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النشر الإلكتروني

in the Unseen World

AN INQUIRY INTO THE DOCTRINE OF

THE INTERMEDIATE STATE

BY

R. E. HUTTON

CHAPLAIN OF ST. MARGARET's, EAST GRINSTEAD

AUTHOR OF “THE CROWN OF Christ,” ETC.

“While we look not at the things which are seen, but at the things which are not
seen : for the things which are seen are temporal; but the things

which are not seen are eternal."-St. Paul

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PREFACE

THE

as

HE Shadow of Death falls so frequently across

the pathway of life that the thought of “the things that are to come hereafter” is one from which

ter” is there is no escape.

St. Paul, in his Epistle to the Thessalonians, says, “I would not have you to be ignorant, brethren, concerning them which are asleep, that ye sorrow not, even others which have no hope.” The Apostle then dwells

. upon the Second Advent, and the rising again of those who sleep in the dust of the earth. He briefly sums up the joy of the new life in the words, “so shall we ever be with the Lord," and adds, “wherefore comfort one another" (i.e. exhort or strengthen one another) “with these words."1 St. Paul might have dwelt upon other aspects of the life hereafter, such as the meeting again with those whom we have "loved long since, and lost awhile," but he does not do so. He has a profound sense that the Presence of Christ is the supreme need of the soul. Thus he speaks of the soul of the sincere Christian as finding, even before the resurrection, its beatitude "with Christ,”? and seeing Him no

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"2

longer “through a glass darkly, but face to face."1 To be "absent from the body," i.e. in the intermediate or disembodied state, is to be "present with the Lord.”2 It is undoubtedly true that in Holy Scripture our thoughts are usually directed toward the life after the resurrection, rather than to the life of the disembodied soul. It is from no forgetfulness of this fact that in the following pages I have endeavoured to trace the growth of belief as to the soul in its intermediate state-between the death and resurrection of the body. The resurrection may be yet far off, the day of death is near at hand, and before many years are gone we must all pass into that Unseen World where so many we have lost sight of are awaiting the end. This certainly makes the subject of the intermediate state to be one of the deepest interest.

If, as Tennyson said, “Knowledge is of things we see," then it is plain we can have no knowledge of the Unseen World. But what the poet said is only true if he allows that the eye of the soul can see and perceive as well as the eye of the body. It has been well said that “we have an organ or faculty for the discernment of spiritual truth, which, in its proper sphere, is as much to be trusted as the organs of sensation in theirs."3 The vision of the mind-the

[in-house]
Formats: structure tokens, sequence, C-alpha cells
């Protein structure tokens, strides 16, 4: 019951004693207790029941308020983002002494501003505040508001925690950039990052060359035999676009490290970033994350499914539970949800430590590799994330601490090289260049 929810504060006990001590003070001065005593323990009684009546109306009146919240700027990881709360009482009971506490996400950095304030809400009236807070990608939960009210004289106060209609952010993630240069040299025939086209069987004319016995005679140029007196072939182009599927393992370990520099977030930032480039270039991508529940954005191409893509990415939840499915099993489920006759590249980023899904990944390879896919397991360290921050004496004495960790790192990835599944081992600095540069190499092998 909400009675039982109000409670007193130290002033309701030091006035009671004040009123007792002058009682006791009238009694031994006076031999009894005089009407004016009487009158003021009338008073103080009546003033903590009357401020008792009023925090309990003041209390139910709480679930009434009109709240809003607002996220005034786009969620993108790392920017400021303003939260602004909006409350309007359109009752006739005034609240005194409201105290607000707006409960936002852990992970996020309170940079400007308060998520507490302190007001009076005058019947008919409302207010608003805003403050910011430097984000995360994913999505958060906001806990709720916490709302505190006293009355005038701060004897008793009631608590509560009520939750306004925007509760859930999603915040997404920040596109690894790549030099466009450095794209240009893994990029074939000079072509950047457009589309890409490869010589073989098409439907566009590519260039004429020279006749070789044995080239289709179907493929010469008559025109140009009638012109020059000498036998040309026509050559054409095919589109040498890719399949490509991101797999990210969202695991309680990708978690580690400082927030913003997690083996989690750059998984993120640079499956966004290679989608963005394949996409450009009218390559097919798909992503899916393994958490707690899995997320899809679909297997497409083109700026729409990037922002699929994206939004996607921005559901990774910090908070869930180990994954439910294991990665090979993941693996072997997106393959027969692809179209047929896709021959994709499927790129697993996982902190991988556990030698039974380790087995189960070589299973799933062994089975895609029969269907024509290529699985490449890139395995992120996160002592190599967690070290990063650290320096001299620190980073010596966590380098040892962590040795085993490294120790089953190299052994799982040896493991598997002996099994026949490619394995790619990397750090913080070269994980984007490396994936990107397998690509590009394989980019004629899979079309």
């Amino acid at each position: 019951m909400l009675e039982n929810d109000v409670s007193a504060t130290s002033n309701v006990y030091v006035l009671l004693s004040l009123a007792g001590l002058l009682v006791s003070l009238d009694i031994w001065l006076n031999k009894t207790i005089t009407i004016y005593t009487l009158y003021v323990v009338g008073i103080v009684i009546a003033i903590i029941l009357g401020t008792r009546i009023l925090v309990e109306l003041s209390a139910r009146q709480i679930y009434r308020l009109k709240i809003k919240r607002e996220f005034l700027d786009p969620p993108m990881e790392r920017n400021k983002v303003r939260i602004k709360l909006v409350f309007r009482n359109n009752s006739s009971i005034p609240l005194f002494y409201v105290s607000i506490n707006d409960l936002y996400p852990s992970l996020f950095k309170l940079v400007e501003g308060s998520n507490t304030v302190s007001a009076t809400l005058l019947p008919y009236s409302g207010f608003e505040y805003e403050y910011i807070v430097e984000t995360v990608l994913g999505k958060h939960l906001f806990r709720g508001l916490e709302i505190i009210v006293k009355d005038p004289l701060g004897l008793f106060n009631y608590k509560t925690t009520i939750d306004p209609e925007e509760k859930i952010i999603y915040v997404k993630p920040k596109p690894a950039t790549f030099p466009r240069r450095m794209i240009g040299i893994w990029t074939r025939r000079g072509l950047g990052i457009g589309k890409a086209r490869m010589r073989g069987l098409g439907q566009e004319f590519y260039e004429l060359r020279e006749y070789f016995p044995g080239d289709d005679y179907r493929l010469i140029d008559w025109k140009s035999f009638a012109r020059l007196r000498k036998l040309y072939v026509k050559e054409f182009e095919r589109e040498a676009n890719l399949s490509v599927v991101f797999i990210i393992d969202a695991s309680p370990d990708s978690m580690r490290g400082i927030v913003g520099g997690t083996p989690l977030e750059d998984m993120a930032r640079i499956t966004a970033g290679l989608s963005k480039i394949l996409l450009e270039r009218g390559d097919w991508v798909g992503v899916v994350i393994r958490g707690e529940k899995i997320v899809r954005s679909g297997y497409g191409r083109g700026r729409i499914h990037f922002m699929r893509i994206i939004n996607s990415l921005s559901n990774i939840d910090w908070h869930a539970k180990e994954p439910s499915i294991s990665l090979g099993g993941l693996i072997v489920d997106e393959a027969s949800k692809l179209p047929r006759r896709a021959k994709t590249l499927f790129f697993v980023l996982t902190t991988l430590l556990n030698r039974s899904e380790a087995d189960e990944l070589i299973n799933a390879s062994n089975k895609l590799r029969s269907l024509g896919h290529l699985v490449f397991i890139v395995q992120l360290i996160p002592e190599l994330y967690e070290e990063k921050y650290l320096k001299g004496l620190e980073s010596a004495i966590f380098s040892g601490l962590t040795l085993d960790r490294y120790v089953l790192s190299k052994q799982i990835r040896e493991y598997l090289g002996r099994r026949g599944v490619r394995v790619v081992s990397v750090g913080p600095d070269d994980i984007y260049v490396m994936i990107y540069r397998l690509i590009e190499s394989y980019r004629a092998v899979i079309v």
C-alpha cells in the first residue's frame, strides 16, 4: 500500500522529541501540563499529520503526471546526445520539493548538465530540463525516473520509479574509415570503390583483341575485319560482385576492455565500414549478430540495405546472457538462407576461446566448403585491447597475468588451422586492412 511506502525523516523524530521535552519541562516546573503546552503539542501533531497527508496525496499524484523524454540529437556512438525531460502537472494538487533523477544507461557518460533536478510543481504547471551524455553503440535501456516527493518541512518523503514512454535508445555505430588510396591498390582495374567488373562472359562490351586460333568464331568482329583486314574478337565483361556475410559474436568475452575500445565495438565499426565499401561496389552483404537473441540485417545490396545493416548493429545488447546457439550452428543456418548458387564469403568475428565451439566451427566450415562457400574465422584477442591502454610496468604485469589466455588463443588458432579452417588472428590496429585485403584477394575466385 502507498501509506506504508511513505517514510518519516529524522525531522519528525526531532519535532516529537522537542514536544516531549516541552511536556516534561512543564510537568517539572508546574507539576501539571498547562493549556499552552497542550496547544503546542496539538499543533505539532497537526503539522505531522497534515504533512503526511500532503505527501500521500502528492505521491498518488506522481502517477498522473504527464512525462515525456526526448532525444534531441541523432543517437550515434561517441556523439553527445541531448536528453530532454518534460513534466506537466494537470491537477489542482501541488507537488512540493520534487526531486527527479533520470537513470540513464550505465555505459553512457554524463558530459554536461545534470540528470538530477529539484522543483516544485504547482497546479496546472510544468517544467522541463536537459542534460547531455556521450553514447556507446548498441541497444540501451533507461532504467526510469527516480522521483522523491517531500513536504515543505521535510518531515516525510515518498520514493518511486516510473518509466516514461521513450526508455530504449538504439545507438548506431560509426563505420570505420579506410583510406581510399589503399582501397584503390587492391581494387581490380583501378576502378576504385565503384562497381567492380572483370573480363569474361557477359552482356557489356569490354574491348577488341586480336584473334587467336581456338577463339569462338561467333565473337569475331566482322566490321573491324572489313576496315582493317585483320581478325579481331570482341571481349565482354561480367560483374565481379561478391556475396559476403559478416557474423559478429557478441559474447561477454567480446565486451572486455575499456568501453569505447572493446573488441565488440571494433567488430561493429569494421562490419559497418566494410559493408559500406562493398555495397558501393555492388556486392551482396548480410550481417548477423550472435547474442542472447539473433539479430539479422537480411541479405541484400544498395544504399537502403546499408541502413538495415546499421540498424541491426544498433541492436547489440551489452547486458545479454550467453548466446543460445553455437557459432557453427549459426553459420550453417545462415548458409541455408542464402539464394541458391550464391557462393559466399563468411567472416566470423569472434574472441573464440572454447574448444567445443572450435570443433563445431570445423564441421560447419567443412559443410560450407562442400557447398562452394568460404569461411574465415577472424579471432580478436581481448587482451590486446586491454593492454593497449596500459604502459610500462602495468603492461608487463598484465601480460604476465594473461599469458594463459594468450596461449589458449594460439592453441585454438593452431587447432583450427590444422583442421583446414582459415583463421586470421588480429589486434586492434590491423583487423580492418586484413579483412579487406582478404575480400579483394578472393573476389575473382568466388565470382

rational soul-we call "reason," and the illumination

soul by the revelation of God bestows the light

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1

1 Cor. xiii. 12.

2 Cor. v. 8.
3 Christian Mysticism, p. 6, W. R. INGE, M.A.

of faith. Reason and faith each enable a man to attain to knowledge. Reason is not contradicted, but illuminated, by what we call revelation. The one prepares the way for the other; reason is perfected by faith. By the light of reason the Gentile religions of antiquity were able to arrive at some of the truths of what is called Natural Theology. They believed very generally in the existence of an Intelligent First Cause. This knowledge was not despised by St. Paul, but when he addressed the Gentiles he referred to it, and built upon it. To the Romans he said, “The invisible things of God from the creation of the world are clearly seen, being understood by the things that are made, even His eternal power and Godhead; so that they are without excuse,"1 who do not glorify God. Reason had taught men the existence of God; revelation made Him known as Triune. Reason had led the Greeks to the knowledge of the Fatherhood of God, as St. Paul reminded them, when he quoted certain of their own poets who had confessed, “we are also His offspring.”2

" . Revelation did but make known how this relationship was perfected in Jesus Christ.

Something of the same sort is true as to the life after death. Reason had led many to the conviction that as there is a God, so in Him all live—not only here, but hereafter. This conclusion of Natural Theology was confirmed and illuminated by the revelation which came through Jesus Christ, “Who hath brought life

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1 Rom. i. 20.

2 Acts xvii. 28.

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